Jay Switzer, 61, on Jan. 29, of brain cancer. Born into a life of television, Switzer was raised by journalist mother Phyllis, who covered the Canadian broadcasting industry, and dad Israel – a pioneer in Canadian cable. When Phyllis went on to co-found Citytv in 1972, Switzer’s first full-time job was working the station’s switchboard. That was followed by a gig as floor director for Saturday “Fight Night” broadcasts. After getting his MBA from the University of Western Ontario, Jay returned to Citytv as program manager and went on to help launch specialty channels MuchMusic, Bravo!, CP24, Space, and many other CHUM channels. He was appointed CEO in 2002. A champion of Canadian content, CHUM produced over 200 Canadian feature films during his tenure. In 2010, he co-founded cable portfolio Hollywood Suite, where he served as chair of the Board of Directors. Switzer has been recognized with awards including the Friend of Women in Film and Television (Toronto) Award (1994), the Queen’s Jubilee Medal (2002), and the Human Relations Award (2005) from the Canadian Centre for Diversity. He was appointed a Member of the Order of Canada in December. He’ll be posthumously awarded the Academy Board of Director’s Tribute at the Canadian Screen Awards this March.
Tommy Banks, 81, on Jan. 25. Banks made his professional jazz piano debut in 1950 in the touring band of saxophonist Don (D.T.) Thompson and went on to tour North America, Europe, Japan and southeast Asia. His foray into broadcasting started in 1968 as host of “The Tommy Banks Show” which ran on CBC until 1983, “Somewhere There’s Music”, “What’s My Name”, “ Love and Mr. Smith”, “Celebrity Revue”, “Symphony of a Thousand”, “Tommy Banks Jazz”, and numerous other programs. He provided musical direction for Expo ‘86, the XV Olympic Winter Games, and served as a guest conductor for numerous symphony orchestras. Before being appointed to the Senate in 2000, Banks was a founding chairman of the Alberta Foundation for the Performing Arts; chair of the Music Programme at Grant MacEwan; and a member of the board of the CKUA Radio Network Foundation. Among his many awards and honours, he was made an officer of the Order of Canada, won the 1979 Juno Award for Best Jazz Album and the 1992 Gemini Award for Best Performance in a Variety Program.
George Kelso, Jan. 25, on Vancouver Island. Kelso started his broadcasting career at UBC Radio in the late 1950s and went on to work at CFJC Kamloops, and CHQM and CKLG Vancouver as the host of shows like “Jukebox Saturday Night” and “Lunchtime Oldies,” sometimes under the handle “Jockey G,” before landing at CFRN Edmonton in 1964. Kelso worked both in front of the camera and in management until his retirement in 1992.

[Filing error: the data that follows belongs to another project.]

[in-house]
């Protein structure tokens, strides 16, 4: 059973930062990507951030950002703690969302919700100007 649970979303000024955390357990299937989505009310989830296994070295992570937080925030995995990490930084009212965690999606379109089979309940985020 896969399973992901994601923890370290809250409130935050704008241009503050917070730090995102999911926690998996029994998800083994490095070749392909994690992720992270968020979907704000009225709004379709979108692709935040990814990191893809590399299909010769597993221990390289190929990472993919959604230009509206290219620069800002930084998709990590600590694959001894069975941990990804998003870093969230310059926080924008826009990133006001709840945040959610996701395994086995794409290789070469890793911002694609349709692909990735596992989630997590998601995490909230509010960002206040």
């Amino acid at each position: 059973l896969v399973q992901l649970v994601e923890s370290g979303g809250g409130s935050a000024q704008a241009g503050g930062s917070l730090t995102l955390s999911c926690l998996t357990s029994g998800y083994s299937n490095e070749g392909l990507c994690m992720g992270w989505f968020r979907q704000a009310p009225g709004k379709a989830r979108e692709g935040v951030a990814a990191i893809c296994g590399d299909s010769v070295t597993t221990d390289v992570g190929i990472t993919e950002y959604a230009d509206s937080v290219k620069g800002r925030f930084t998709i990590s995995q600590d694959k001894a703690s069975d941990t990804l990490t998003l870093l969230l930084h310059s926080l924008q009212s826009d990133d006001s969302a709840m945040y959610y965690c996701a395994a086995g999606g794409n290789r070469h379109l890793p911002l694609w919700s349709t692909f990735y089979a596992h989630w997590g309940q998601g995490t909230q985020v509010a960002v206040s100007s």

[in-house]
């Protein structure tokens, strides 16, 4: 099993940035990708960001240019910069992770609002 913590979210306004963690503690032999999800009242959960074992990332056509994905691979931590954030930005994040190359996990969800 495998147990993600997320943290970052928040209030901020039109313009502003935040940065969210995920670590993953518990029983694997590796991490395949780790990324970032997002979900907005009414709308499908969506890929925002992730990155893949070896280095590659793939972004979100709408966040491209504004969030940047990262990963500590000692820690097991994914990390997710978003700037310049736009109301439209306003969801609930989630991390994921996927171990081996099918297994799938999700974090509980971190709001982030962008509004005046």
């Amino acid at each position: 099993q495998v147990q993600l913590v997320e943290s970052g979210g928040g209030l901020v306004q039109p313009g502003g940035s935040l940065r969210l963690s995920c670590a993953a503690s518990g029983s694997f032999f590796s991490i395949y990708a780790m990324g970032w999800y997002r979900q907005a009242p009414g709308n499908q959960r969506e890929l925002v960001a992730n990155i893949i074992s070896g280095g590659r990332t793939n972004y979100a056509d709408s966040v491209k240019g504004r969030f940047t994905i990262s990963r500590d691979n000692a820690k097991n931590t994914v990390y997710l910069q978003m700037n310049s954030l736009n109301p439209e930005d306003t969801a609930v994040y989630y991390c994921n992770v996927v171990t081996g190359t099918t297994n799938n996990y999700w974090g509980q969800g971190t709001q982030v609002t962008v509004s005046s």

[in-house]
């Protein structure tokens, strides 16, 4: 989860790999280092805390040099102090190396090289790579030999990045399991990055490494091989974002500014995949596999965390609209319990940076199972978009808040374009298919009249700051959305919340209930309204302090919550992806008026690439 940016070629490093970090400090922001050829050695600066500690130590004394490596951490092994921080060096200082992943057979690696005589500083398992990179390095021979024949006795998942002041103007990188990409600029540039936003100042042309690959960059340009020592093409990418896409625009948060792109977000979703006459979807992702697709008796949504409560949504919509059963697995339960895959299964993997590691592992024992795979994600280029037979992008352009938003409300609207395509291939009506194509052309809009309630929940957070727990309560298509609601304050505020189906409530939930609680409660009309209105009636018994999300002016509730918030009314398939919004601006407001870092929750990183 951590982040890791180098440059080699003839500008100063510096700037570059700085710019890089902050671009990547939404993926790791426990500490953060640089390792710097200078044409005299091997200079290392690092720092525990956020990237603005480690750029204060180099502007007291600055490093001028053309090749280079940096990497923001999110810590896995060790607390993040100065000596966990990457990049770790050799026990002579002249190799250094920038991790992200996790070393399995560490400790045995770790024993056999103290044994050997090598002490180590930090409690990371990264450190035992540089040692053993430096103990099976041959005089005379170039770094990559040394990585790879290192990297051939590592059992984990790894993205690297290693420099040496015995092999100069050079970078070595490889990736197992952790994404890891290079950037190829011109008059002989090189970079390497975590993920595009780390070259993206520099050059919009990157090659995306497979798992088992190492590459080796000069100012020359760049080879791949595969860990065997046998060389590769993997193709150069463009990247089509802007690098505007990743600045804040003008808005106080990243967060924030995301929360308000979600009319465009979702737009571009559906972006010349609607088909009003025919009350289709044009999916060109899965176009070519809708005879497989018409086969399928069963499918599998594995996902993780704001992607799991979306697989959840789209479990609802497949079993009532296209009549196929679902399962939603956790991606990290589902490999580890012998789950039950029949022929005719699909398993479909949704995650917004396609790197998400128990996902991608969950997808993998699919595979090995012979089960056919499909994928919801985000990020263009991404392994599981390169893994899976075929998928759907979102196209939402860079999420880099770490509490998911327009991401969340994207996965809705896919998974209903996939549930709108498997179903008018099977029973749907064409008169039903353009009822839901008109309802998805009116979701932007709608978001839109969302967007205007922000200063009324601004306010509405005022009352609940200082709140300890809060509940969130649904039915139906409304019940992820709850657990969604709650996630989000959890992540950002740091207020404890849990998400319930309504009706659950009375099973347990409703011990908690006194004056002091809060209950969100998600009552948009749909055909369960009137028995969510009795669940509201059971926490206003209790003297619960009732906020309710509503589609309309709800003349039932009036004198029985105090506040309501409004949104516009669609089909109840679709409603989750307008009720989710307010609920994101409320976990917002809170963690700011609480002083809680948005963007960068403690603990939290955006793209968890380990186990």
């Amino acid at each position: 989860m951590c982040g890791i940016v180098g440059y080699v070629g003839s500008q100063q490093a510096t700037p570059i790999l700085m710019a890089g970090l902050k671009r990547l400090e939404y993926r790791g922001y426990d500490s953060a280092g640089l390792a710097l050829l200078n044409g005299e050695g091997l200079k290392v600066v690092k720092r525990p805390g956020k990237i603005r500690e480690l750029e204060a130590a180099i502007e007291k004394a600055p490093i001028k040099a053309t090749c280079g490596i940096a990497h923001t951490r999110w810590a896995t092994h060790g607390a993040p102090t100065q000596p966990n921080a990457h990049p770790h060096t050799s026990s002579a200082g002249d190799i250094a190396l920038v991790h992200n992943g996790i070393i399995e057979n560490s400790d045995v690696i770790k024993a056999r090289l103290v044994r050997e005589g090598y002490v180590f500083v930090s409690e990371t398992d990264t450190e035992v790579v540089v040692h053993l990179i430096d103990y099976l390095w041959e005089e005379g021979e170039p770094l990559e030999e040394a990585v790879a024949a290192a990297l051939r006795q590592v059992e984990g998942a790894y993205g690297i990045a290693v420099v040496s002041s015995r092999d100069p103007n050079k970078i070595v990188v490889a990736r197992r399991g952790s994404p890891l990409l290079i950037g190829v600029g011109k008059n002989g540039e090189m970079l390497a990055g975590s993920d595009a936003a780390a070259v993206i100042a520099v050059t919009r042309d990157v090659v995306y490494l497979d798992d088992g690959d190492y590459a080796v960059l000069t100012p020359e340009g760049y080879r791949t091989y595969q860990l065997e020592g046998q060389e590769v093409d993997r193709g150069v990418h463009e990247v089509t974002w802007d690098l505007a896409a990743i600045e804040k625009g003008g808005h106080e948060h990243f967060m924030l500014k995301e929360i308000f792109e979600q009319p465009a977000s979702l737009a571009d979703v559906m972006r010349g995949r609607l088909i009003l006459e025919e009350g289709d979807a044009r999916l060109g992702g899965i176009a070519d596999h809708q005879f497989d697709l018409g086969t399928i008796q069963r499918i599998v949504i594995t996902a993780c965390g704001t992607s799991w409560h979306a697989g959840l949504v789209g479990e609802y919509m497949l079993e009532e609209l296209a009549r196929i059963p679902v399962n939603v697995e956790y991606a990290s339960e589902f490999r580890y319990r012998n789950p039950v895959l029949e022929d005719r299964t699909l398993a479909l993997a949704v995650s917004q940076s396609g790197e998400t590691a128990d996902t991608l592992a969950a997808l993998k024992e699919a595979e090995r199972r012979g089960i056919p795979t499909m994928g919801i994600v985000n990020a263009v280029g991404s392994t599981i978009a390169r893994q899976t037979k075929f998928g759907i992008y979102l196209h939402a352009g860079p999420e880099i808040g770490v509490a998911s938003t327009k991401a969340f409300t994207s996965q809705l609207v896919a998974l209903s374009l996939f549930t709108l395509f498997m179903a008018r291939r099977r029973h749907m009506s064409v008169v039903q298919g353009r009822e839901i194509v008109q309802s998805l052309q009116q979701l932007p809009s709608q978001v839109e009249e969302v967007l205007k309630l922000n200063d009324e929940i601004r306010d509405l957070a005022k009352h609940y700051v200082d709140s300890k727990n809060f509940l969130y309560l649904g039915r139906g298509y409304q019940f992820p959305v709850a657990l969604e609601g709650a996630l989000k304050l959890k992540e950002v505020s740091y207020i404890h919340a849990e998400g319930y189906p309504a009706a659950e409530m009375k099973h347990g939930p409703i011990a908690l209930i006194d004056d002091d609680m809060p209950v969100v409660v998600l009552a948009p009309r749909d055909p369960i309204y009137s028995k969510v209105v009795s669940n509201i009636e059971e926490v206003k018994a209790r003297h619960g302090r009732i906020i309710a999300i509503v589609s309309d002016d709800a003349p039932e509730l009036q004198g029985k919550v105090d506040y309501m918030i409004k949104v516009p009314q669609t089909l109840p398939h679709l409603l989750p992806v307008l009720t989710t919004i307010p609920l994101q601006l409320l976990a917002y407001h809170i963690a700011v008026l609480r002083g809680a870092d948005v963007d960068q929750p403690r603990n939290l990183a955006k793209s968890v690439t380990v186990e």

Laura Foster, 98, on Jan. 13. Born in Hartland, NB, Foster was initially a school teacher and assistant director of the Canadian Red Cross in New Brunswick, before she was offered a job in 1961 by CHSJ-TV Saint John to produce and host the program “Magazine” and other programs like “You and the Law.” Over her 15 years on-air, Foster conducted over 20,000 interviews. In addition to her television work, she promoted the interests of Maritime businesses, founded the Women’s Atlantic Council and the NB Kindness Club, and became the first female director of the Atlantic Provinces Economic Council. In retirement, she obtained an interior design diploma, and wrote poetry and essays, published in the Atlantic Advocate, Maclean’s, and the Telegraph Journal.
Jacques Languirand, 86, on Jan. 26, of Alzheimer’s disease. Known for his radio show Par 4 chemins, which was broadcast for more than four decades on Radio-Canada, Languirand also worked as a playwright, writer, television presenter, actor, director, and teacher. Born in Montreal, his career in broadcasting started after he was drawn to Paris and landed a job at RDF (Radiodiffusion française) as a columnist. In 1953, he joined the international service of Radio-Canada and over the years worked on both radio and television, as a host, public affairs reporter or on theatrical adaptations, before entering a 12-year career as a professor and lecturer at the National Theatre School and McGill University. Languirand returned to Radio-Canada in 1971 when Par 4 chemins debuted and quickly earned a following.